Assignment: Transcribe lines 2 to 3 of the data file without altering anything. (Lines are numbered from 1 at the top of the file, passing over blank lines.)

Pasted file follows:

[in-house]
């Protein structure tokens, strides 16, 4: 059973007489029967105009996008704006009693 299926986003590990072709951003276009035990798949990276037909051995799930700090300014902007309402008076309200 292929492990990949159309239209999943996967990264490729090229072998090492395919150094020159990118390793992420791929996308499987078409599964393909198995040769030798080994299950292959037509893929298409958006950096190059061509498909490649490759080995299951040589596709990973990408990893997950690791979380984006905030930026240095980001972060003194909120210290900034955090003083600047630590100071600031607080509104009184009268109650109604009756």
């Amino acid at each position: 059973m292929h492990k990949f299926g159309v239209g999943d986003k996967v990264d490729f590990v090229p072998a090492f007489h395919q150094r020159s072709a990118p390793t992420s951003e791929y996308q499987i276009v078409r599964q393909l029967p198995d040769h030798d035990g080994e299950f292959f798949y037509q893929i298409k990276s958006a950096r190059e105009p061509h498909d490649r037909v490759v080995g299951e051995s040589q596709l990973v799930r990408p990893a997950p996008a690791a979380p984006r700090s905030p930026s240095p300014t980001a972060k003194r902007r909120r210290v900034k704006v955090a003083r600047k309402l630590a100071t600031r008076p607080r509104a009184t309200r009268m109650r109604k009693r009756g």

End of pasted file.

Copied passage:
């Protein structure tokens, strides 16, 4: 059973007489029967105009996008704006009693 299926986003590990072709951003276009035990798949990276037909051995799930700090300014902007309402008076309200 292929492990990949159309239209999943996967990264490729090229072998090492395919150094020159990118390793992420791929996308499987078409599964393909198995040769030798080994299950292959037509893929298409958006950096190059061509498909490649490759080995299951040589596709990973990408990893997950690791979380984006905030930026240095980001972060003194909120210290900034955090003083600047630590100071600031607080509104009184009268109650109604009756």
């Amino acid at each position: 059973m292929h492990k990949f299926g159309v239209g999943d986003k996967v990264d490729f590990v090229p072998a090492f007489h395919q150094r020159s072709a990118p390793t992420s951003e791929y996308q499987i276009v078409r599964q393909l029967p198995d040769h030798d035990g080994e299950f292959f798949y037509q893929i298409k990276s958006a950096r190059e105009p061509h498909d490649r037909v490759v080995g299951e051995s040589q596709l990973v799930r990408p990893a997950p996008a690791a979380p984006r700090s905030p930026s240095p300014t980001a972060k003194r902007r909120r210290v900034k704006v955090a003083r600047k309402l630590a100071t600031r008076p607080r509104a009184t309200r009268m109650r109604k009693r009756g």